This study adopted survey research design using the ex post facto procedure. This study being meta-analytical used already existing data (research results). The sample of research reports included both published and unpublished research reports on the effects of mastery learning on students’ academic achievements in Nigeria between 1980 and 2016. The study adopted a purposive sampling technique in selecting the sample. This was to ensure that studies: were centered on mastery learning and students’ academic achievements; were carried out in Nigeria; appeared in published and unpublished literature between 1980 and 2016; have the statistical values of the research results of each independent variable to be considered (e.g. t-test values, χ2 values and correlation values).

Findings

The study revealed that the mean effect size for all the studies was 0.536, indicating a positive mean effect size. The strategy, thus, has a significant effect on students’ achievements. School location, also, did not mediate in the use of the strategy.

Practical implications

Based on the findings of this study, the following recommendations were made: teachers should use this teaching strategy to enhance students’ achievements in difficult concepts in different subject areas. Since the result of this study has shown that the strategy has positive and large effect size, government and school proprietors should, with the collaboration of higher institutions concerned with teacher education, endeavor to organize seminars and workshops to serving teachers to enable them embrace effectively the principles and processes of implementing the strategy in the classroom. Since the result of this study has established the size of the effect of mastery learning strategy on the academic achievements, subsequent researchers should no longer direct their efforts in determining its effects on academic achievements but on the ways of improving the use of the strategy in teaching at all levels of education.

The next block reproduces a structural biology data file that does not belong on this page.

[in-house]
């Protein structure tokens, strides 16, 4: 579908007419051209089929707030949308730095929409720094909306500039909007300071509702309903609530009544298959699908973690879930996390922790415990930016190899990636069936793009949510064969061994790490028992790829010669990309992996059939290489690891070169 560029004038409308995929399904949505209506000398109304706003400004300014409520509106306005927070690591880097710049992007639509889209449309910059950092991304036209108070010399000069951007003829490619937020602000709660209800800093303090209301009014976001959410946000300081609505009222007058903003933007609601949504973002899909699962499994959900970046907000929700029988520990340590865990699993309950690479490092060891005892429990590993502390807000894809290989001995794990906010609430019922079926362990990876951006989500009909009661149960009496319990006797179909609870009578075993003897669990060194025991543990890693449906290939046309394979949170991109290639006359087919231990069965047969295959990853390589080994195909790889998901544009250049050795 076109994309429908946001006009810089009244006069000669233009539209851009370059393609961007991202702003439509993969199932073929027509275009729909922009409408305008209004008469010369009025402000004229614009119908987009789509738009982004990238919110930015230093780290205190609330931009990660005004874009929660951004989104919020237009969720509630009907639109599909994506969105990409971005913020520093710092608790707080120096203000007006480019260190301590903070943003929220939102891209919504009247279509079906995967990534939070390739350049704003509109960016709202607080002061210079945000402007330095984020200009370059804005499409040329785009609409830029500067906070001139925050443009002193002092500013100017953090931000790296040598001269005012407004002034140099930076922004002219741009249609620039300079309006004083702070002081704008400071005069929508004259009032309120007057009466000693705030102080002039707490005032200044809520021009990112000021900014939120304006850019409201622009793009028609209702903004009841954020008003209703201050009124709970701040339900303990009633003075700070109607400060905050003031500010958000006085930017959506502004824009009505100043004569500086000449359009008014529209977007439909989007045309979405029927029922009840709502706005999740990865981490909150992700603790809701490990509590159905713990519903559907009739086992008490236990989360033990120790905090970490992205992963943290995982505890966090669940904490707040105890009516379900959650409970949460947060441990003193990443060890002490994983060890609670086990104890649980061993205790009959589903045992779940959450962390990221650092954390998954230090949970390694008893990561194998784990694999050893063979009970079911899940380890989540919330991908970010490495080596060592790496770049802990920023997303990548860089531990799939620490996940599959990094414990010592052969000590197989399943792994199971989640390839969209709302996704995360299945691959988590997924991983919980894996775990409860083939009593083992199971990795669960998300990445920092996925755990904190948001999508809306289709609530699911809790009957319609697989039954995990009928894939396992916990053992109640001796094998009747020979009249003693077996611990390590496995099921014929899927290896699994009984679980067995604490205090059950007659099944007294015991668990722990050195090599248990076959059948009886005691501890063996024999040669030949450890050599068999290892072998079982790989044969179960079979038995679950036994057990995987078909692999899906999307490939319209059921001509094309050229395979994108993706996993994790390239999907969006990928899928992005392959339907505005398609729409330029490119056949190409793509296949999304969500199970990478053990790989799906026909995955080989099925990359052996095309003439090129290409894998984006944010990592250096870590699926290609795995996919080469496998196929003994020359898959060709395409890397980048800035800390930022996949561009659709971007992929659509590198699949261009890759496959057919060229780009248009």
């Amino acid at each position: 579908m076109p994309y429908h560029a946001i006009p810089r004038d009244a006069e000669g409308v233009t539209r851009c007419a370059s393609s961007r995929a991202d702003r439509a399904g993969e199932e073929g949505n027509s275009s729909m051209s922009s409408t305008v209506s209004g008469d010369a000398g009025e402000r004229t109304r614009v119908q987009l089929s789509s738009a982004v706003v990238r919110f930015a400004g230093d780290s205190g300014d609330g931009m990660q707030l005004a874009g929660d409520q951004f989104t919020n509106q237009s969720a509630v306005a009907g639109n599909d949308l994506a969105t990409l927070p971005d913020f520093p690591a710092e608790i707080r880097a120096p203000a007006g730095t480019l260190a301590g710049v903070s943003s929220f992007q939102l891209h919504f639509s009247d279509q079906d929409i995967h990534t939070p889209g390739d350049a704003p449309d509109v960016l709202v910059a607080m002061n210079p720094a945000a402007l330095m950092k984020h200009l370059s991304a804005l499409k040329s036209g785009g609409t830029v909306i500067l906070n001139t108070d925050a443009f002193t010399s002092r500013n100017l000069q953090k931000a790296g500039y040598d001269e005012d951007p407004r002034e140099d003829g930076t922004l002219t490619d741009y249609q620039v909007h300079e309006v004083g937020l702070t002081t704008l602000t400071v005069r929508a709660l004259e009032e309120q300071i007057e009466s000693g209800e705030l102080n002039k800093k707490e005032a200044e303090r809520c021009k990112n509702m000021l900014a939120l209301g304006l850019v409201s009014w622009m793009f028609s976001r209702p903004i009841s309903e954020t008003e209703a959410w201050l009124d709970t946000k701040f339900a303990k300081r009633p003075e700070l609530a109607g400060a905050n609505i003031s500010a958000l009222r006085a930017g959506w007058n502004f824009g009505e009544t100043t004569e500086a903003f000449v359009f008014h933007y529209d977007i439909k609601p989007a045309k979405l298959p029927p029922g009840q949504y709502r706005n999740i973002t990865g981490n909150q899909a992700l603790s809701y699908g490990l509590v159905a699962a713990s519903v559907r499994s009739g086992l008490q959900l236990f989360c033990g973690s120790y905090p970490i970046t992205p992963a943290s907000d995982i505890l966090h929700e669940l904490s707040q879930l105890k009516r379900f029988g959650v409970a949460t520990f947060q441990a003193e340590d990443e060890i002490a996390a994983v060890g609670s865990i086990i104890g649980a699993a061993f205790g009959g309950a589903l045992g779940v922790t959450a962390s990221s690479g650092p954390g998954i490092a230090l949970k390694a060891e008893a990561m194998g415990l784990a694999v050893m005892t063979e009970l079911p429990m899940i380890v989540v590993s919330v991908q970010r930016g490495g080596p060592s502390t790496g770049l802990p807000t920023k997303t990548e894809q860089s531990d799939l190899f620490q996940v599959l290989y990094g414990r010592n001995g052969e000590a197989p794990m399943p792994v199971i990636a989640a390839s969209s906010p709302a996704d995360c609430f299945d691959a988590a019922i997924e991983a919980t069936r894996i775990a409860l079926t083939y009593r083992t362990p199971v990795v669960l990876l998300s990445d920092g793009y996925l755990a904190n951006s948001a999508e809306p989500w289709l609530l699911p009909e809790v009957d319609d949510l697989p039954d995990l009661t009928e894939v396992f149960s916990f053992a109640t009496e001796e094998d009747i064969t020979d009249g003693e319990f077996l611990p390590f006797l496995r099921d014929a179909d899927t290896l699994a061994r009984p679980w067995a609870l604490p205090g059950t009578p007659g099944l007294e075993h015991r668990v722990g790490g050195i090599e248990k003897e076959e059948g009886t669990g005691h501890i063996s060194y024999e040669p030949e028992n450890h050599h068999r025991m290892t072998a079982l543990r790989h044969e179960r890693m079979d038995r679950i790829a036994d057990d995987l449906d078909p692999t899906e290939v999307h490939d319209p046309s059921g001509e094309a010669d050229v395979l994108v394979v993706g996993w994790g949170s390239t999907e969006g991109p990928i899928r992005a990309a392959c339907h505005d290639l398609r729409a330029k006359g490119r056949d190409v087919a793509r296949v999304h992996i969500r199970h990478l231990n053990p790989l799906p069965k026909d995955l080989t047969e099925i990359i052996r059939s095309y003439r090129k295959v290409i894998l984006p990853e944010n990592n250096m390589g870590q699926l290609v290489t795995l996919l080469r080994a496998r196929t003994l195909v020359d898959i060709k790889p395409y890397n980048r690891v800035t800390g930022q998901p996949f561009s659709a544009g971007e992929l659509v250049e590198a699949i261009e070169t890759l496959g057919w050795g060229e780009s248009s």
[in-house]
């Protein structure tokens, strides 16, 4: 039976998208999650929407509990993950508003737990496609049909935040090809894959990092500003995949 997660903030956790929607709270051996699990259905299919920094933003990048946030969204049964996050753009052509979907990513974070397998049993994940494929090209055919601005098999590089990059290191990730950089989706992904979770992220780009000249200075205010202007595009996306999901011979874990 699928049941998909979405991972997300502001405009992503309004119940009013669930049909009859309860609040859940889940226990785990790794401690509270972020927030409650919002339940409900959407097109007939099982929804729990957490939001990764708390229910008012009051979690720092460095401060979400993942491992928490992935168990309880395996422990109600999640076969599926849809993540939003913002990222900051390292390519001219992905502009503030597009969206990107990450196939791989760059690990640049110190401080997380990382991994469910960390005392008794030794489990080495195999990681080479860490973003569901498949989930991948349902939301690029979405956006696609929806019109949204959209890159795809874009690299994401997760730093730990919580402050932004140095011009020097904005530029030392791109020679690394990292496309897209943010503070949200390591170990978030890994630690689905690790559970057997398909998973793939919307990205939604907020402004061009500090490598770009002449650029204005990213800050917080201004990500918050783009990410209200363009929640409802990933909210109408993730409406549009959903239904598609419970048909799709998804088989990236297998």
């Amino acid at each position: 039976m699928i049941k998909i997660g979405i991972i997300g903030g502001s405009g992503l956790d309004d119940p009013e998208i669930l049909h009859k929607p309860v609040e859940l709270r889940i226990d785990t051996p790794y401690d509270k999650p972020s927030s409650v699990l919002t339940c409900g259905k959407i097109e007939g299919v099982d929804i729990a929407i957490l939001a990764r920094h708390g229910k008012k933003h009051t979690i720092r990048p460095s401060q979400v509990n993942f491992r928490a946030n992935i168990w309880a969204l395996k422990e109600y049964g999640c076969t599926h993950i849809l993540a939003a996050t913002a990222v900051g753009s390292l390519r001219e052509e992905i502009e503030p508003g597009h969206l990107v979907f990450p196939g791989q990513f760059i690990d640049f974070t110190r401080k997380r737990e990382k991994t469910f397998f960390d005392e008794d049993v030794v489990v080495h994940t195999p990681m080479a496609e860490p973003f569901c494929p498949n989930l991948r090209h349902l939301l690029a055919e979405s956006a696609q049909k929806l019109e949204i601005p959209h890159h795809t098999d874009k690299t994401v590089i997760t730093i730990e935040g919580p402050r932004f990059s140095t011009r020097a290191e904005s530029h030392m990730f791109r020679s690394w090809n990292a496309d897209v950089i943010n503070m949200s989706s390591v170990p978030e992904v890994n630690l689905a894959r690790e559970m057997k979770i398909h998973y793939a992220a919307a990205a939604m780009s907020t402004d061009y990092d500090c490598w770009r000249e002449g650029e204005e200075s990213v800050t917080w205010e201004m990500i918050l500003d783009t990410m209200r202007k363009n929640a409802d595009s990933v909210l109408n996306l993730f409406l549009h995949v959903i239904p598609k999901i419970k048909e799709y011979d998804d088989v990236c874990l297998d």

Originality/value

Available literature has shown that though most previous research findings revealed that mastery learning approach has an effect on academic achievements of students, no efforts have been made toward resolving the inconsistencies of those results by integrating them and establishing the extent of the effect of the strategy on academic achievements. This study, therefore, was designed to fill these gaps created by the non-existence of integrated studies on effects of mastery learning and academic achievements of students in Nigerian schools.

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Journal of Applied Research in Higher Education, vol. 10 no. 4
Type: Research Article
ISSN: 2050-7003

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Article
Publication date: 2 February 2015

Zhou Jiang, Paul J. Gollan and Gordon Brooks

The purpose of this paper is to examine whether and how two individual value orientations – Doing (the tendency to commit to goals and hold a strong work ethic) and Mastery

Abstract

Purpose

The purpose of this paper is to examine whether and how two individual value orientations – Doing (the tendency to commit to goals and hold a strong work ethic) and Mastery (an orientation toward seeking control over outside forces) – moderate: the relationship between organizational justice and affective organizational commitment, and the mediation role of organizational trust in this relationship.

Design/methodology/approach

The authors collected data from 706 employees working in 65 universities across China, South Korea, and Australia. Multi-group confirmatory factor analyses were employed to examine the cross-cultural equivalence of the measures. Hierarchical regressions were performed to test moderating effects of the two cultural value orientations.